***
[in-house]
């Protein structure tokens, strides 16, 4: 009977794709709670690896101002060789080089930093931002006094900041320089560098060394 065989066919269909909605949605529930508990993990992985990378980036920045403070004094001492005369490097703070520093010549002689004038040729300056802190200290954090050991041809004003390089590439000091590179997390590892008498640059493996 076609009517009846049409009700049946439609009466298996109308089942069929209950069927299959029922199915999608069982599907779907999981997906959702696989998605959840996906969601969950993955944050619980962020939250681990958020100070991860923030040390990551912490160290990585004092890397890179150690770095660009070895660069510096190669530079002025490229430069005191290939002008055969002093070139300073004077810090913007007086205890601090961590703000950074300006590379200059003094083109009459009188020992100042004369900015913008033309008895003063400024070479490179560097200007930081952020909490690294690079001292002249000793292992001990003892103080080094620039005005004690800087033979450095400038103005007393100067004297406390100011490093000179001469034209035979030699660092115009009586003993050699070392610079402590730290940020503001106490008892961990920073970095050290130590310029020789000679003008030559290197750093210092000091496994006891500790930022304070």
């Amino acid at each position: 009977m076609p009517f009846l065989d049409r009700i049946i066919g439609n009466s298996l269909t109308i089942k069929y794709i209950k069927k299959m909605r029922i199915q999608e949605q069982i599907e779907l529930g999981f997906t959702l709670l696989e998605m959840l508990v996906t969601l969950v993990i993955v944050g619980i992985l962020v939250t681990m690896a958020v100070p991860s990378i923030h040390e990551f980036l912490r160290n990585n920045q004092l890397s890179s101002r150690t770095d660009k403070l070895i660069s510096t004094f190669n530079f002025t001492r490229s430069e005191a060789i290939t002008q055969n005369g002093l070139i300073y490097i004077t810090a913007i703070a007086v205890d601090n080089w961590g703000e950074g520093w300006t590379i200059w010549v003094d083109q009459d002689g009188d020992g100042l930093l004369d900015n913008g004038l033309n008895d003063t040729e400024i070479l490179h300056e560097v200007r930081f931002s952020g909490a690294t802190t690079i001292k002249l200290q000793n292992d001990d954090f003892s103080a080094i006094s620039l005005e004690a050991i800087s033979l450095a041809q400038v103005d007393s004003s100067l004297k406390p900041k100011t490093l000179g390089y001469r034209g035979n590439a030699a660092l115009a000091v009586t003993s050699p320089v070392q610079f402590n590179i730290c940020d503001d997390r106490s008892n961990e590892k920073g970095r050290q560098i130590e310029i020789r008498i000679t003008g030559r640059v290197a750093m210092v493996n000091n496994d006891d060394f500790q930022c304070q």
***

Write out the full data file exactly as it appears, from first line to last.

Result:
[in-house]
């Protein structure tokens, strides 16, 4: 009977794709709670690896101002060789080089930093931002006094900041320089560098060394 065989066919269909909605949605529930508990993990992985990378980036920045403070004094001492005369490097703070520093010549002689004038040729300056802190200290954090050991041809004003390089590439000091590179997390590892008498640059493996 076609009517009846049409009700049946439609009466298996109308089942069929209950069927299959029922199915999608069982599907779907999981997906959702696989998605959840996906969601969950993955944050619980962020939250681990958020100070991860923030040390990551912490160290990585004092890397890179150690770095660009070895660069510096190669530079002025490229430069005191290939002008055969002093070139300073004077810090913007007086205890601090961590703000950074300006590379200059003094083109009459009188020992100042004369900015913008033309008895003063400024070479490179560097200007930081952020909490690294690079001292002249000793292992001990003892103080080094620039005005004690800087033979450095400038103005007393100067004297406390100011490093000179001469034209035979030699660092115009009586003993050699070392610079402590730290940020503001106490008892961990920073970095050290130590310029020789000679003008030559290197750093210092000091496994006891500790930022304070």
């Amino acid at each position: 009977m076609p009517f009846l065989d049409r009700i049946i066919g439609n009466s298996l269909t109308i089942k069929y794709i209950k069927k299959m909605r029922i199915q999608e949605q069982i599907e779907l529930g999981f997906t959702l709670l696989e998605m959840l508990v996906t969601l969950v993990i993955v944050g619980i992985l962020v939250t681990m690896a958020v100070p991860s990378i923030h040390e990551f980036l912490r160290n990585n920045q004092l890397s890179s101002r150690t770095d660009k403070l070895i660069s510096t004094f190669n530079f002025t001492r490229s430069e005191a060789i290939t002008q055969n005369g002093l070139i300073y490097i004077t810090a913007i703070a007086v205890d601090n080089w961590g703000e950074g520093w300006t590379i200059w010549v003094d083109q009459d002689g009188d020992g100042l930093l004369d900015n913008g004038l033309n008895d003063t040729e400024i070479l490179h300056e560097v200007r930081f931002s952020g909490a690294t802190t690079i001292k002249l200290q000793n292992d001990d954090f003892s103080a080094i006094s620039l005005e004690a050991i800087s033979l450095a041809q400038v103005d007393s004003s100067l004297k406390p900041k100011t490093l000179g390089y001469r034209g035979n590439a030699a660092l115009a000091v009586t003993s050699p320089v070392q610079f402590n590179i730290c940020d503001d997390r106490s008892n961990e590892k920073g970095r050290q560098i130590e310029i020789r008498i000679t003008g030559r640059v290197a750093m210092v493996n000091n496994d006891d060394f500790q930022c304070q």